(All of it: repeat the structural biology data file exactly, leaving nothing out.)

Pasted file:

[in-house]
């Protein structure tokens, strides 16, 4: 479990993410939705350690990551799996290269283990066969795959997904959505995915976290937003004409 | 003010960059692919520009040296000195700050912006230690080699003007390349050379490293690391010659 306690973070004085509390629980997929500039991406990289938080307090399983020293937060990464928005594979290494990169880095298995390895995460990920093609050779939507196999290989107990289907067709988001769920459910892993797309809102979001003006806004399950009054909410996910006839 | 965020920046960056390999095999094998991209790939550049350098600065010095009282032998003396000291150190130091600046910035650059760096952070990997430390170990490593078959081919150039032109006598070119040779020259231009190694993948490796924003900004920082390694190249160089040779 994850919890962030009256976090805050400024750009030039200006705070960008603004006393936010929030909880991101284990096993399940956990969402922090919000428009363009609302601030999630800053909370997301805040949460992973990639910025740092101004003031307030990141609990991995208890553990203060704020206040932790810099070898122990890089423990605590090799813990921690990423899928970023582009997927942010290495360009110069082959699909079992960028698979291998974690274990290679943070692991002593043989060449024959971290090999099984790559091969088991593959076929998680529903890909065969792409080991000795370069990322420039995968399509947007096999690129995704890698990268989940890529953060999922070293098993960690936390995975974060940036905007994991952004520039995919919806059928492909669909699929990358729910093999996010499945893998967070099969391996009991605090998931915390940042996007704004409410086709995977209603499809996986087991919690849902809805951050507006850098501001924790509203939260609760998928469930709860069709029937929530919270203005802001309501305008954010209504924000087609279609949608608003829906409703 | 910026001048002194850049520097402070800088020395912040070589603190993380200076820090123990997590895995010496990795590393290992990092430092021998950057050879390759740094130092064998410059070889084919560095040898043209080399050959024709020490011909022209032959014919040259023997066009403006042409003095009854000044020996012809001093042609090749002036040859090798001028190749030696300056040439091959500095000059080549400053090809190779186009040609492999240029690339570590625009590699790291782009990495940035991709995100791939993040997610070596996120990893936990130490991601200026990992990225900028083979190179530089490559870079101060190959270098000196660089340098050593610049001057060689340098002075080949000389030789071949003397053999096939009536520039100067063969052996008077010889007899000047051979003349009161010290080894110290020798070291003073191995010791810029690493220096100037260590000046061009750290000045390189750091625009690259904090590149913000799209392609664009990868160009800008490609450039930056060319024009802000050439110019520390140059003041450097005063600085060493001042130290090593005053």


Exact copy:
[in-house]
């Protein structure tokens, strides 16, 4: 479990993410939705350690990551799996290269283990066969795959997904959505995915976290937003004409 | 003010960059692919520009040296000195700050912006230690080699003007390349050379490293690391010659 306690973070004085509390629980997929500039991406990289938080307090399983020293937060990464928005594979290494990169880095298995390895995460990920093609050779939507196999290989107990289907067709988001769920459910892993797309809102979001003006806004399950009054909410996910006839 | 965020920046960056390999095999094998991209790939550049350098600065010095009282032998003396000291150190130091600046910035650059760096952070990997430390170990490593078959081919150039032109006598070119040779020259231009190694993948490796924003900004920082390694190249160089040779 994850919890962030009256976090805050400024750009030039200006705070960008603004006393936010929030909880991101284990096993399940956990969402922090919000428009363009609302601030999630800053909370997301805040949460992973990639910025740092101004003031307030990141609990991995208890553990203060704020206040932790810099070898122990890089423990605590090799813990921690990423899928970023582009997927942010290495360009110069082959699909079992960028698979291998974690274990290679943070692991002593043989060449024959971290090999099984790559091969088991593959076929998680529903890909065969792409080991000795370069990322420039995968399509947007096999690129995704890698990268989940890529953060999922070293098993960690936390995975974060940036905007994991952004520039995919919806059928492909669909699929990358729910093999996010499945893998967070099969391996009991605090998931915390940042996007704004409410086709995977209603499809996986087991919690849902809805951050507006850098501001924790509203939260609760998928469930709860069709029937929530919270203005802001309501305008954010209504924000087609279609949608608003829906409703 | 910026001048002194850049520097402070800088020395912040070589603190993380200076820090123990997590895995010496990795590393290992990092430092021998950057050879390759740094130092064998410059070889084919560095040898043209080399050959024709020490011909022209032959014919040259023997066009403006042409003095009854000044020996012809001093042609090749002036040859090798001028190749030696300056040439091959500095000059080549400053090809190779186009040609492999240029690339570590625009590699790291782009990495940035991709995100791939993040997610070596996120990893936990130490991601200026990992990225900028083979190179530089490559870079101060190959270098000196660089340098050593610049001057060689340098002075080949000389030789071949003397053999096939009536520039100067063969052996008077010889007899000047051979003349009161010290080894110290020798070291003073191995010791810029690493220096100037260590000046061009750290000045390189750091625009690259904090590149913000799209392609664009990868160009800008490609450039930056060319024009802000050439110019520390140059003041450097005063600085060493001042130290090593005053």